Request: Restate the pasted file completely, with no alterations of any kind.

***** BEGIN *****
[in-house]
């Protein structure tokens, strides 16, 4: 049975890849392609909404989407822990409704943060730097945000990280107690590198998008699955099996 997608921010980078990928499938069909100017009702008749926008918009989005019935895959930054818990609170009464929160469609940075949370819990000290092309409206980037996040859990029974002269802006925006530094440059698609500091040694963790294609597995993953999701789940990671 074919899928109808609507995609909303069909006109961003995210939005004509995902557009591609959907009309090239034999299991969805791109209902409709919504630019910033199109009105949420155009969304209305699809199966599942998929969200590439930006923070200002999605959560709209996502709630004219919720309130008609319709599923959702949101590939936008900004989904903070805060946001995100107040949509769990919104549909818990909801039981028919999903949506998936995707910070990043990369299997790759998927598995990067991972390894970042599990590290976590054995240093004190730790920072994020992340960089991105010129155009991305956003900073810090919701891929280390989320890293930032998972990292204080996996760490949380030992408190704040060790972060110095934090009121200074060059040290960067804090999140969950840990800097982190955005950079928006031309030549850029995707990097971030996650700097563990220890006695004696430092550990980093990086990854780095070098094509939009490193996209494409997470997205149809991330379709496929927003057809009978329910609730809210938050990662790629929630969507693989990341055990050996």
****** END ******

[in-house]
């Protein structure tokens, strides 16, 4: 049975890849392609909404989407822990409704943060730097945000990280107690590198998008699955099996 997608921010980078990928499938069909100017009702008749926008918009989005019935895959930054818990609170009464929160469609940075949370819990000290092309409206980037996040859990029974002269802006925006530094440059698609500091040694963790294609597995993953999701789940990671 074919899928109808609507995609909303069909006109961003995210939005004509995902557009591609959907009309090239034999299991969805791109209902409709919504630019910033199109009105949420155009969304209305699809199966599942998929969200590439930006923070200002999605959560709209996502709630004219919720309130008609319709599923959702949101590939936008900004989904903070805060946001995100107040949509769990919104549909818990909801039981028919999903949506998936995707910070990043990369299997790759998927598995990067991972390894970042599990590290976590054995240093004190730790920072994020992340960089991105010129155009991305956003900073810090919701891929280390989320890293930032998972990292204080996996760490949380030992408190704040060790972060110095934090009121200074060059040290960067804090999140969950840990800097982190955005950079928006031309030549850029995707990097971030996650700097563990220890006695004696430092550990980093990086990854780095070098094509939009490193996209494409997470997205149809991330379709496929927003057809009978329910609730809210938050990662790629929630969507693989990341055990050996």